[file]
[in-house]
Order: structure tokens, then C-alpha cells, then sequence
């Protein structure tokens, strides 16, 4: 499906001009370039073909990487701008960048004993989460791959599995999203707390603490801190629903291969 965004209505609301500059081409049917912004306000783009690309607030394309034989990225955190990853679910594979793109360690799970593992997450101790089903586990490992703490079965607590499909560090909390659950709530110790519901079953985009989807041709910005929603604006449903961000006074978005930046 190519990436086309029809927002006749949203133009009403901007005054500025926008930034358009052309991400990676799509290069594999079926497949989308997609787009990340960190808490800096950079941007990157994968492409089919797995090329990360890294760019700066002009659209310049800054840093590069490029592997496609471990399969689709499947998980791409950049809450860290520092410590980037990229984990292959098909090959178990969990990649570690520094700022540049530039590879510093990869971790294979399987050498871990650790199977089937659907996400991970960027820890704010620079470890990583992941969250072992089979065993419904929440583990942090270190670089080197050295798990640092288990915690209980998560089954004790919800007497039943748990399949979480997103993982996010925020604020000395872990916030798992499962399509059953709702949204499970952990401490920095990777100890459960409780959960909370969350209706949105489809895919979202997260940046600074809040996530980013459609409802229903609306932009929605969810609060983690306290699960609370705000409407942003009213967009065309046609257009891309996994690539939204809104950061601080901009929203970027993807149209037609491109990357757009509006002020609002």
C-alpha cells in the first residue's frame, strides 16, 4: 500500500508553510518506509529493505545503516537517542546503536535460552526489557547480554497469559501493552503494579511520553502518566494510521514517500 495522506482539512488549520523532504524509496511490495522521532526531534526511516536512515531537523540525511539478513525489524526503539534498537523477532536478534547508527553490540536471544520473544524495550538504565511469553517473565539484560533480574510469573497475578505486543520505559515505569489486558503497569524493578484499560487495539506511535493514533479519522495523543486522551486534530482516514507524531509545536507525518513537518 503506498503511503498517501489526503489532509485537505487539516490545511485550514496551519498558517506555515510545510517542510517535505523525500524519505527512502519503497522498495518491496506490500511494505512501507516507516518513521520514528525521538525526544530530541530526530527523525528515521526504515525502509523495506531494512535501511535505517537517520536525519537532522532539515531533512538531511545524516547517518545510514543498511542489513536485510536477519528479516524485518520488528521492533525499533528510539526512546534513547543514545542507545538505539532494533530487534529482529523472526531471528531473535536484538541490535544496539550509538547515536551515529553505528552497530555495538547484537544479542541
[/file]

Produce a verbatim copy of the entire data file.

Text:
[in-house]
Order: structure tokens, then C-alpha cells, then sequence
């Protein structure tokens, strides 16, 4: 499906001009370039073909990487701008960048004993989460791959599995999203707390603490801190629903291969 965004209505609301500059081409049917912004306000783009690309607030394309034989990225955190990853679910594979793109360690799970593992997450101790089903586990490992703490079965607590499909560090909390659950709530110790519901079953985009989807041709910005929603604006449903961000006074978005930046 190519990436086309029809927002006749949203133009009403901007005054500025926008930034358009052309991400990676799509290069594999079926497949989308997609787009990340960190808490800096950079941007990157994968492409089919797995090329990360890294760019700066002009659209310049800054840093590069490029592997496609471990399969689709499947998980791409950049809450860290520092410590980037990229984990292959098909090959178990969990990649570690520094700022540049530039590879510093990869971790294979399987050498871990650790199977089937659907996400991970960027820890704010620079470890990583992941969250072992089979065993419904929440583990942090270190670089080197050295798990640092288990915690209980998560089954004790919800007497039943748990399949979480997103993982996010925020604020000395872990916030798992499962399509059953709702949204499970952990401490920095990777100890459960409780959960909370969350209706949105489809895919979202997260940046600074809040996530980013459609409802229903609306932009929605969810609060983690306290699960609370705000409407942003009213967009065309046609257009891309996994690539939204809104950061601080901009929203970027993807149209037609491109990357757009509006002020609002």
C-alpha cells in the first residue's frame, strides 16, 4: 500500500508553510518506509529493505545503516537517542546503536535460552526489557547480554497469559501493552503494579511520553502518566494510521514517500 495522506482539512488549520523532504524509496511490495522521532526531534526511516536512515531537523540525511539478513525489524526503539534498537523477532536478534547508527553490540536471544520473544524495550538504565511469553517473565539484560533480574510469573497475578505486543520505559515505569489486558503497569524493578484499560487495539506511535493514533479519522495523543486522551486534530482516514507524531509545536507525518513537518 503506498503511503498517501489526503489532509485537505487539516490545511485550514496551519498558517506555515510545510517542510517535505523525500524519505527512502519503497522498495518491496506490500511494505512501507516507516518513521520514528525521538525526544530530541530526530527523525528515521526504515525502509523495506531494512535501511535505517537517520536525519537532522532539515531533512538531511545524516547517518545510514543498511542489513536485510536477519528479516524485518520488528521492533525499533528510539526512546534513547543514545542507545538505539532494533530487534529482529523472526531471528531473535536484538541490535544496539550509538547515536551515529553505528552497530555495538547484537544479542541